During the various Covid lockdowns, perhaps it was the closure of schools and the sudden move to online learning that had the most far-reaching consequences for children. Most education experts agree that the experience was negative for everyone concerned. Teachers were faced with having to deliver online classes with inadequate resources and support. Students became part of an on-screen group with variable levels of feedback.
Now, however, things have changed. It’s clear that online learning in some form is here to stay, across the whole educational spectrum. During the lockdowns families used Zoom and WhatsApp to stay in touch with friends and relations. Younger children rapidly adapted to the theory and practice of online communication. And communication, of course, easily becomes learning.
As a tutor, Ilana King says, ‘Now they are used to this learning environment. Students are not fussed about whether a lesson is delivered online or in person.’
Unlocking the potential of online tutoring
Ilana King is a school entrance exam specialist, teaching children between the ages of five and 11. Before Covid, she tutored pupils face to face, traveling around London to do so. Her only online students were those whose families lived abroad. Suddenly, in March 2020, all her tutoring had to go online. It was unknown territory.
‘I didn’t know whether it would work for the very young students, but it was absolutely
fine. In many ways it was better.’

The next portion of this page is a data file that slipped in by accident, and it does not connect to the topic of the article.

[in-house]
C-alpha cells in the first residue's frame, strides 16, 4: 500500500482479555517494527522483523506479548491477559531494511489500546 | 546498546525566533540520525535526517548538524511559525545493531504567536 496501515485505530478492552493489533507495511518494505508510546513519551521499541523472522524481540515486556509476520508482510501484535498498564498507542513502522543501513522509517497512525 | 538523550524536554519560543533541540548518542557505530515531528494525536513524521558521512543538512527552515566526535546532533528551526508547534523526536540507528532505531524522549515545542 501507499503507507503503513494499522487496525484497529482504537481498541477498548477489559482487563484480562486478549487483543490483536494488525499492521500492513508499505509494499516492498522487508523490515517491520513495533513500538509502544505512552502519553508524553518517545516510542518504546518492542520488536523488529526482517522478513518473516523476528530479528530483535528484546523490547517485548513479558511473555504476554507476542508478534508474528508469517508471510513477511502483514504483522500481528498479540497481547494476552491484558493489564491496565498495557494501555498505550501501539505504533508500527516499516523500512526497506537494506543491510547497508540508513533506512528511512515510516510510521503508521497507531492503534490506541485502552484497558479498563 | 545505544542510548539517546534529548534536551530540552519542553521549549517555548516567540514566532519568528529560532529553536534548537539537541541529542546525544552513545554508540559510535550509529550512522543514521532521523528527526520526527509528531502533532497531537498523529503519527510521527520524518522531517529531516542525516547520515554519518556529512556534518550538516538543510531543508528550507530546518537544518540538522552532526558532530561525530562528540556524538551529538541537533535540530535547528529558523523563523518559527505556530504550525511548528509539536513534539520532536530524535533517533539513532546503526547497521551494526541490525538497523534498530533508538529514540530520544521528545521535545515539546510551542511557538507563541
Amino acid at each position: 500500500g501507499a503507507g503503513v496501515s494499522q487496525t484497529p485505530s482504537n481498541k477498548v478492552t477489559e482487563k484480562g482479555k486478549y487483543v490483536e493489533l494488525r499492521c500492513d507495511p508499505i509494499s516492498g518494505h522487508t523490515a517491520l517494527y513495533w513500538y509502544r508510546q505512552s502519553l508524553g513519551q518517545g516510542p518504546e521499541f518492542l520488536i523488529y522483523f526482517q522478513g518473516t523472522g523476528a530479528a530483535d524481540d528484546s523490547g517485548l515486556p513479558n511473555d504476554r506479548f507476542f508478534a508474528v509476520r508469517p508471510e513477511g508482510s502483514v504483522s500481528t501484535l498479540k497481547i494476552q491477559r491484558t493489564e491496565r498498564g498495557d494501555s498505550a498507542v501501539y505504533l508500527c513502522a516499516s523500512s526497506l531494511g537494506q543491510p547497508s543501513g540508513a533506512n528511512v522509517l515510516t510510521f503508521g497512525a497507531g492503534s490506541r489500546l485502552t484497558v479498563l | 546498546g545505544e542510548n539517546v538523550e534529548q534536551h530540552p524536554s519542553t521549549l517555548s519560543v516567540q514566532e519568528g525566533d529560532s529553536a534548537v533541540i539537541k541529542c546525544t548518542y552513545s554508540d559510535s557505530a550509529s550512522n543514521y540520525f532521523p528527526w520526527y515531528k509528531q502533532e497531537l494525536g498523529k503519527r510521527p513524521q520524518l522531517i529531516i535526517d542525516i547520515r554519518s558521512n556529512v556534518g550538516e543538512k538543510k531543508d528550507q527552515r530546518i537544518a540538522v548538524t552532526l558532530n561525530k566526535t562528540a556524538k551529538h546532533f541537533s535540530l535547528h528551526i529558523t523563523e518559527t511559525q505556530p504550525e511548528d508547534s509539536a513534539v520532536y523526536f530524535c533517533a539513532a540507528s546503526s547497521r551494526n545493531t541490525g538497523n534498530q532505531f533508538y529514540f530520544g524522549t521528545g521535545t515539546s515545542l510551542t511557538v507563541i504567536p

Three years on, Ilana does all her tutoring online. She is passionate about pointing out the advantages of the system to students, families, and tutors:
It’s flexible – tuition anywhere, anytime
‘The months of November, December, and January are a very intense period of learning for those children due to take entrance exams early in the year. It’s important that their tuition isn’t interrupted. I tutor each student twice a week, for 30 mins each session. This can easily be fitted into a family’s routine. I currently tutor a Year 11 pupil who logs on from a public library on his way between school and a swimming class.
Even if a family is on holiday – and I have tutored a student who was on safari! – the student’s learning can be continuous.’
Online learning tools are at your fingertips
‘I used to travel with a large bag of laminated worksheets, information packs, and so on – I would almost overpack to be sure of not forgetting anything. Now it’s all there online. I can pull out activities on comprehension, writing, and maths in seconds and we can easily switch from one subject to another. I use many games, as all games can be used to teach and embed concepts. It makes for a fast-paced session that keeps the student engaged. Every part of the lesson is about moving the child forward.’
Parents are involved with their child’s progress